Most of the tunes are unfamiliar to me, though a little searching reveals that at least a few tunes are older - if not super famous - standards. Unfortunately, no writing credit is given, just publishing info on the vinyl's label. And, semantics aside, I'm Lost has the kind of mystery behind it we like here at A List: enough to get a foothold on, more than enough to get an earful of.



Well, it's been nigh on a year-and-a-half since I posted something. Why? Hmm... Let's just go with that old cliched chestnut, "Life got in the way."But feeling newly-invigorated (& finally having some free time), I now return to posting lost gems - starting with this life-affirming volume of songs for swingin' Jews.Yes, you read that correctly. Bet you didn't think they existed, just like Jewish sports heroes, Jewish astronauts, or Jewish country club members. In fact, the thirteen ditties on Jewish-American Songs For The Jet Set [Tikva T101, 1965] are mostly originals by the songwriting team of Moe Jaffe & Henry Tobias, and have a solid lounge pedigree. Tobias got his start as a Tin Pan Alley songwriter, providing music to his brother Charlie's lyrics. Although they never quite hit the sophisticated stride of other brother acts, the Tobias' sub-Gershwin-styled numbers did well, and their early hits were sung by Bing Crosby, Jimmy Dorsey, Nat King Cole, Ella Fitzgerald and even Lou Rawls. Among the most famous of the Tobias tunes are "Don't Sit Under The Apple Tree" and "If I Had My Life To Live Over". Although Tobias made his name in New York, he was originally from Worcester, Mass - but don't worry, as the son of a struggling tailor, he came by his Jewish bona fides naturally. His autobiography, "Music In My Heart, Borscht In My Blood" is out of print but you can still snag a copy if you try.Moe Jaffe, similarly, emigrated to the NYC metropolitan area - from Vilnius, Lithuania. Jaffe put himself through college at UPenn's Wharton Business and then Law Schools (Jewish Ivy League students, too!), playing with his own combo. He eventually wrote the minor hit "Collegians", which schmaltz-meister extraordinaire Fred Waring made a huge hit. Jaffe continued on as a songwriter, crafting “If You Are But a Dream" with his old college partner Nat Bonx - "Dream" was picked up by Jimmy Dorsey, who introduced it into the early Sinatra canon, making it consistent number for Ol' Blue Eyes even in his later years. In 1948, Jaffe wrote the unforgettable "I'm My Own Grandma".By the time Jaffe & Tobias collaborated on the music herein, which was also the premiere release for the short-lived Jewish music label Tikva, the former was subsisting on royalties from his publishing company's ownership of Tony Bennett's hit "I Left My Heart In San Francisco". They found a less memorable vocalist in Bernie Knee, who has about as much personality as an armchair. Musical accompaniment was by Irving Fields & his orchestra. Fields had an array of exploito-exotica "bongos" records in in the mid-20th century (Bagels & Bongos being my obvious favorite), and subsequently went on to write campaign songs for Ronald Reagan, George H.W. Bush, Bob Dole, Rudy Giuliani and even George Pataki. My dismay at this tangent aside, Fields' playing is pleasant enough, but gets repetitive - his right hand apparently never met a melodic minor trill it didn't like.The messages of the songs, sprinkled here & there with Yiddish (despite the "All Vocals Sung In English" disclaimer on the front cover), are positive, community-building and, as with all great Jewish things, occasionally mildly self-effacing. The English-only "Dayenu" isn't a translation, but rather has new lyrics that benefit from a secular optimism; "Alef Beiz" is a counting-style song that also introduces listeners to the Hebrew alphabet; "Passover Time On The Range" indulges in the everlasting wish of Jews to join that one group they never really could - cowboys; and "Orthodox, Conservative or Reform" posits th[...]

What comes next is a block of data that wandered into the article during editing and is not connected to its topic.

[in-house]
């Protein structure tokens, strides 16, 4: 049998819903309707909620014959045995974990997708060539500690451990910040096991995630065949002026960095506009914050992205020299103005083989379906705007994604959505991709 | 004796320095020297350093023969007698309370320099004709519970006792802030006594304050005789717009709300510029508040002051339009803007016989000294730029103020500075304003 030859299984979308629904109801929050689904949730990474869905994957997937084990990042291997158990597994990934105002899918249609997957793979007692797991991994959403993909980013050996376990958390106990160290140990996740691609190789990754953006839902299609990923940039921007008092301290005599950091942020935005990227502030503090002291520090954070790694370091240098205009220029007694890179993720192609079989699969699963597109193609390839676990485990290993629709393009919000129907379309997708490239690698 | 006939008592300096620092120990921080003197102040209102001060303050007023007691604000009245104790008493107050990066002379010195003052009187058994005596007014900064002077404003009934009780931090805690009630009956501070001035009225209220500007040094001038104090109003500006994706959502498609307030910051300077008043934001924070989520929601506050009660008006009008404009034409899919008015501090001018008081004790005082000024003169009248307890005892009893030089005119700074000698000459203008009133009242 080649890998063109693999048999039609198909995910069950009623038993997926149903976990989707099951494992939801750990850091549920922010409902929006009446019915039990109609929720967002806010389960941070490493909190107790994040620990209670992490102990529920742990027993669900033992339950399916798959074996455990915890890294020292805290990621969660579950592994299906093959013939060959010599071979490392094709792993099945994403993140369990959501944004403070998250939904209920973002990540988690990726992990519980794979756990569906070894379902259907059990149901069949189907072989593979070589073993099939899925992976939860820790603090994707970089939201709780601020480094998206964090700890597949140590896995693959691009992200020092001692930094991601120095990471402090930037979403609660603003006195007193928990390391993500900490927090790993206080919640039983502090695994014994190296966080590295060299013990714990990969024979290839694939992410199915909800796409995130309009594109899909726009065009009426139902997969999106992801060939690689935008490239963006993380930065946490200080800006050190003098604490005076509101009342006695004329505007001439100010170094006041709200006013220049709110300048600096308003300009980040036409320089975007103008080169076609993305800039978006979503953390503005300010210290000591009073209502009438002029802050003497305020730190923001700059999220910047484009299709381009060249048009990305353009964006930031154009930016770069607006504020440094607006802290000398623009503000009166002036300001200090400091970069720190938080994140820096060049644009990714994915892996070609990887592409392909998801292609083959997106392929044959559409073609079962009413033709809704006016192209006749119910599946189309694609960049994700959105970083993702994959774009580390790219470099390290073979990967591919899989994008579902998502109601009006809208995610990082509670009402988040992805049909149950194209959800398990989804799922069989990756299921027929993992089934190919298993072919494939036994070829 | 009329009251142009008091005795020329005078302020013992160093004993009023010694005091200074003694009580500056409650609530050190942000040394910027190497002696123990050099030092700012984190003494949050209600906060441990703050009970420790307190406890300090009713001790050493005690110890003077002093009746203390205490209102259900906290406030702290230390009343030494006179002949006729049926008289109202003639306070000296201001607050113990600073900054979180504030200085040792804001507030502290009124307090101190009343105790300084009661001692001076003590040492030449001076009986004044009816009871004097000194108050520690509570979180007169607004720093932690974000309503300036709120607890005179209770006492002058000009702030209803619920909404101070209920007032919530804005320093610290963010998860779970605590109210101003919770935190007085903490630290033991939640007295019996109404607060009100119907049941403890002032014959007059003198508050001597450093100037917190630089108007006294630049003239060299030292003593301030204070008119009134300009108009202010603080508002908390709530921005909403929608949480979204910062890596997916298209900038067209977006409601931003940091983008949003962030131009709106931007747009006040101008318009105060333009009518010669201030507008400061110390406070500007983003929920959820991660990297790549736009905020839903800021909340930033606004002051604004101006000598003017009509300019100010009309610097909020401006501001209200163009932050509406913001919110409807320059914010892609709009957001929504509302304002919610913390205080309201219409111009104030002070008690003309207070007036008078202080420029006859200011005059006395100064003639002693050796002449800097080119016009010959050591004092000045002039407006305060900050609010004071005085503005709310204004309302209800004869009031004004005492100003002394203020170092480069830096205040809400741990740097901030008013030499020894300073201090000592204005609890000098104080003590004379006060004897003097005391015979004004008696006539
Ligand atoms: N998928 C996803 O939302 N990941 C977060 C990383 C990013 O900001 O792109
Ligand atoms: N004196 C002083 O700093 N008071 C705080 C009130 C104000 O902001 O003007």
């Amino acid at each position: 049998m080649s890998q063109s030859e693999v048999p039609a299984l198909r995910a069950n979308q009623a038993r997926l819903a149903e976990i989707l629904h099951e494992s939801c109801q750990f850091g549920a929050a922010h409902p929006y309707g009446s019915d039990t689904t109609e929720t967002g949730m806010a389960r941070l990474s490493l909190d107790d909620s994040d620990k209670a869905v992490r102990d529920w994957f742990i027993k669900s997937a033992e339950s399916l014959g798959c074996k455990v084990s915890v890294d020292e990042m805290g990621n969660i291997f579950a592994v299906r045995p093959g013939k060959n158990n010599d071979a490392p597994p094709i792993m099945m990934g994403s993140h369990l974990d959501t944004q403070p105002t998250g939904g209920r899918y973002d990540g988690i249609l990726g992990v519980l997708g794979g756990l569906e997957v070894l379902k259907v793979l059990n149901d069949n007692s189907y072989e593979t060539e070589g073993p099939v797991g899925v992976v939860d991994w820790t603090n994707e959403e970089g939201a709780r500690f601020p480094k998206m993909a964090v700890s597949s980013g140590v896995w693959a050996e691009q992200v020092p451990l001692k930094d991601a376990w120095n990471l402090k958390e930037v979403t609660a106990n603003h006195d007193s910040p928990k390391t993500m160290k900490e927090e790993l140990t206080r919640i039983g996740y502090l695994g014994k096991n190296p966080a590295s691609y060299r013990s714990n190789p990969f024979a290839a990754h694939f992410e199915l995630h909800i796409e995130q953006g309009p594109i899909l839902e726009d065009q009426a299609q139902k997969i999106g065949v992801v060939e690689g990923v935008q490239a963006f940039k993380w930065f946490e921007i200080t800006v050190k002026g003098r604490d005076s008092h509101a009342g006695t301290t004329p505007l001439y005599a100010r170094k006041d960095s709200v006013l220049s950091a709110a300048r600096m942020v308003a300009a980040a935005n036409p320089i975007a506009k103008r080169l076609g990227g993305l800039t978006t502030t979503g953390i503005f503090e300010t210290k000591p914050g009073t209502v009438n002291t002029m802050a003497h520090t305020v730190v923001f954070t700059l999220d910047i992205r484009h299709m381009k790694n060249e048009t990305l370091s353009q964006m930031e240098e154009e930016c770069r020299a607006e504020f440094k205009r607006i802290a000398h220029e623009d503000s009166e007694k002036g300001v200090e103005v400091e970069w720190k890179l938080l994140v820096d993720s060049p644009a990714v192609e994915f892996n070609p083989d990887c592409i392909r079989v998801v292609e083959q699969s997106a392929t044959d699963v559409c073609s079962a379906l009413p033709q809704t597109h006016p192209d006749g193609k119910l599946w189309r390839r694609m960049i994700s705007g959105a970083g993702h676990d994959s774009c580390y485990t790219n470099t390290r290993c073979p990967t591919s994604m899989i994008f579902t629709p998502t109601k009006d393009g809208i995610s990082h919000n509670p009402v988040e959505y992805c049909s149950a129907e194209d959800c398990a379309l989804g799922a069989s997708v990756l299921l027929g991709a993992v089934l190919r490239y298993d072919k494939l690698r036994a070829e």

Love it, love it, love it. Another band I can find barely anything on. Stars' self-titled debut [Barclay 90030, 1976] was a triumph of oddness, no, madness, in its pan-genre approach. Led by Simon Lait, Stars was an incomparable session band, Brits who recorded this one-off for the French label Barclay, which was in turn pressed in Canada. Love it.

(image) A few connections can be made to early psych-prog progenitors like Atomic Rooster - who's drummer, Ric Parnell came over for the project - and, through Stuart Uren, Stray, who's Saturday Morning Pictures is a hazy classic, & who's first LP goes for silly dough online